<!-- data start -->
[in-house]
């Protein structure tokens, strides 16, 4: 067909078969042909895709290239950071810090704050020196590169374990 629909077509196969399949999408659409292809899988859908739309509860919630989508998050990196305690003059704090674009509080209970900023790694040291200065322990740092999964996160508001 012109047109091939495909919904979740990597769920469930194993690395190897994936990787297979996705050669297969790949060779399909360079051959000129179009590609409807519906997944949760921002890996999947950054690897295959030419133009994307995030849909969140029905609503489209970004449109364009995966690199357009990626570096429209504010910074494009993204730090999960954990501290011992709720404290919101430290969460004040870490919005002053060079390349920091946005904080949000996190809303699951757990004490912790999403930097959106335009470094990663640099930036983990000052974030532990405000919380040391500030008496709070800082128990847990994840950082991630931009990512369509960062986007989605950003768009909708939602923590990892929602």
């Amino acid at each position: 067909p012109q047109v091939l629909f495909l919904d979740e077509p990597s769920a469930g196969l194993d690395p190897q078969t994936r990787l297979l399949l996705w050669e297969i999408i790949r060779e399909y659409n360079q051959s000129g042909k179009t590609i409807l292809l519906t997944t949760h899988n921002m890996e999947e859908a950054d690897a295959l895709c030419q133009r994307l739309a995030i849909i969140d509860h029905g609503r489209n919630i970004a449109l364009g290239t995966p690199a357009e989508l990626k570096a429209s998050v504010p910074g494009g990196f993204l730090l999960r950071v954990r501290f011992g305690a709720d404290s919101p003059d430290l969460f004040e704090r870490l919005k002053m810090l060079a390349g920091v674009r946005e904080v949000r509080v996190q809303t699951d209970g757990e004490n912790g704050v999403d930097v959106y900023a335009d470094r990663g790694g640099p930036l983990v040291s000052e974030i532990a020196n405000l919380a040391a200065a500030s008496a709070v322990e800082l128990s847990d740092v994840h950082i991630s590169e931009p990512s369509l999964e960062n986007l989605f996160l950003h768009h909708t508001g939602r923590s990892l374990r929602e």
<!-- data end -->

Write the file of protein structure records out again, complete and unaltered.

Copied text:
[in-house]
């Protein structure tokens, strides 16, 4: 067909078969042909895709290239950071810090704050020196590169374990 629909077509196969399949999408659409292809899988859908739309509860919630989508998050990196305690003059704090674009509080209970900023790694040291200065322990740092999964996160508001 012109047109091939495909919904979740990597769920469930194993690395190897994936990787297979996705050669297969790949060779399909360079051959000129179009590609409807519906997944949760921002890996999947950054690897295959030419133009994307995030849909969140029905609503489209970004449109364009995966690199357009990626570096429209504010910074494009993204730090999960954990501290011992709720404290919101430290969460004040870490919005002053060079390349920091946005904080949000996190809303699951757990004490912790999403930097959106335009470094990663640099930036983990000052974030532990405000919380040391500030008496709070800082128990847990994840950082991630931009990512369509960062986007989605950003768009909708939602923590990892929602």
């Amino acid at each position: 067909p012109q047109v091939l629909f495909l919904d979740e077509p990597s769920a469930g196969l194993d690395p190897q078969t994936r990787l297979l399949l996705w050669e297969i999408i790949r060779e399909y659409n360079q051959s000129g042909k179009t590609i409807l292809l519906t997944t949760h899988n921002m890996e999947e859908a950054d690897a295959l895709c030419q133009r994307l739309a995030i849909i969140d509860h029905g609503r489209n919630i970004a449109l364009g290239t995966p690199a357009e989508l990626k570096a429209s998050v504010p910074g494009g990196f993204l730090l999960r950071v954990r501290f011992g305690a709720d404290s919101p003059d430290l969460f004040e704090r870490l919005k002053m810090l060079a390349g920091v674009r946005e904080v949000r509080v996190q809303t699951d209970g757990e004490n912790g704050v999403d930097v959106y900023a335009d470094r990663g790694g640099p930036l983990v040291s000052e974030i532990a020196n405000l919380a040391a200065a500030s008496a709070v322990e800082l128990s847990d740092v994840h950082i991630s590169e931009p990512s369509l999964e960062n986007l989605f996160l950003h768009h909708t508001g939602r923590s990892l374990r929602e």